1/2 Hour Knitting

Last week I received brand new knitting yarn in the mail. I love its soft texture and the muted colors. I’ve started using it to knit a sweater for my soon to be one year old son.  A part of me feels guilty for not having completed a knitting project for him. The other part of me feels like I’m being too hard on myself. (I’m leaning towards the “being too hard on myself” category!)

I enjoy knitting. I first grew interested in the craft at eight years old. As a youngun’, I checked a knitting book out of the library, bought some yarn and needles and made a simple scarf. In the years since then, I let my knitting fall by the wayside. I recently picked it up again in 2008.

Now, it’s an obsession. Well, not exactly an obsession but the mechanical activity of knitting stitches calms my mind and soothes my spirit. It’s a great way for me to focus, especially when most of my days are filled with juggling multiple tasks at home. When a long stretch of time passed without picking up my knitting stash, I found myself missing my hobby. So, I’ve decided to carve out a half hour a day, six days a week, to knit. That may not seem like a lot but it totals up to three hours a week. Over the course of a year, I can complete a lot of knitting projects with three hours a week. I just needed to stop thinking about the “bigness” of the project and break it down into smaller, more reasonable increments of time. Increments which would fit a busy mother’s lifestyle.

Is there a project that seems overwhelming for you to accomplish? Try breaking it down into smaller time increments. Even fifteen minutes a day can make a great impact. You’ll be amazed at what you can accomplish as you consistently work at the project in tiny chunks of time.

Every so often, I’ll post pictures and updates on the progress of my knitting projects: starting with this baby sweater. Right now, I have a fresh stash of yarn. I’m excited to see what a half an hour a day can produce.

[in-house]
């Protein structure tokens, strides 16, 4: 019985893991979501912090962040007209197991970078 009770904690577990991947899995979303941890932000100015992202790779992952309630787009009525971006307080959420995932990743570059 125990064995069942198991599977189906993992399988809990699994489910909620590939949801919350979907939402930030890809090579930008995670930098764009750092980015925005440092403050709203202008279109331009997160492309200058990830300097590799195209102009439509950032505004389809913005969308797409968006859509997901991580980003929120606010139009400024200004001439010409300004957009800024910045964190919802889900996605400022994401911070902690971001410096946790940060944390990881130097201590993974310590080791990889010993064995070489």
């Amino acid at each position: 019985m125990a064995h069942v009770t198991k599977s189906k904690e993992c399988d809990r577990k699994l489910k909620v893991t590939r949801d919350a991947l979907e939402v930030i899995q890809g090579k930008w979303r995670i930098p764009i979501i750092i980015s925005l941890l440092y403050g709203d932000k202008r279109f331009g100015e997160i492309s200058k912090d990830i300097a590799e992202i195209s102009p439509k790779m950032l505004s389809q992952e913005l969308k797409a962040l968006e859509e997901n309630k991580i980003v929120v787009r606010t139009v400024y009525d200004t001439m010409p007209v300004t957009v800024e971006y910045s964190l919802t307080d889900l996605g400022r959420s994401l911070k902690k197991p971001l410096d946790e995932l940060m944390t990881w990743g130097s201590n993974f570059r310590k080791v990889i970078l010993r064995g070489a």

The Gratitude Journal

Last year, I got our family started on a Gratitude Journal. I decided we should keep one after reading about the physical and psychological benefits of practicing gratitude. A Gratitude Journal proves helpful in many ways. It challenges the idea of having a “set point” for happiness. Meaning, all humans have a perceived level of contentment they believe they deserve. Some people believe they deserve a lot of happiness. Others, not so much. Keeping a Gratitude Journal challenges our perceived notions of self worth.

I can attest to this. Keeping a Gratitude Journal has taught me a lot, especially when I have a particularly rough day of motherhood, wifehood, writerhood…lifehood! Whenever I have had a bad day, my wonderful husband opens the Gratitude Journal and asks me what I’m grateful for – and then I have to think.


(I forgot to add, one of our “rules” for the Gratitude Journal is we have to say something we are grateful for in the past twenty four hours. So we can’t say general things like “I’m so grateful for my family..or my house..or for my salvation.”)

Like I said, I have to think hard…challenging my own “set level of contentment.”

So, after wracking my brain, I say something simple like: “I’m thankful for seeing our son smiling today.”

Or: “I’m thankful for the sunlight streaming through the kitchen window this morning.”

Or: “I’m thankful for my husband helping me out with the dishes today.”

It’s at this point I realize those things aren’t so simple. They are wonderful gifts which indicate a few things. First, my child is happy and I’m able to witness his joy. Second, I’m alive and able to enjoy God’s creation. Third, I’m blessed with a supportive, loving husband.

Not such a bad day after all.

When the laundry and the dishes and the screaming babies and the dust make you want to crawl back in bed and wait for tomorrow to show up, give thanks..in everything.

(And write it down!)

The Literary Mama’s Bookshelf

Winners get to choose novels from this list. It will be updated regularly.

The Chic Shall Inherit the Earth by Shelly Adina (YA)

Final Touch by Brandilyn Collins (YA)

The Pirate Queen by Patricia Hickman (Women’s Fiction)

Pure Serendipity by Becky Melby and Cathy Wienke (Heartsong Presents)

Almost Forever by Deborah Raney (Women’s Fiction)

The Weight of Shadows by Alison Strobel (Women’s Fiction)

Plain Perfect by Beth Wiseman (Contemporary Amish Romance)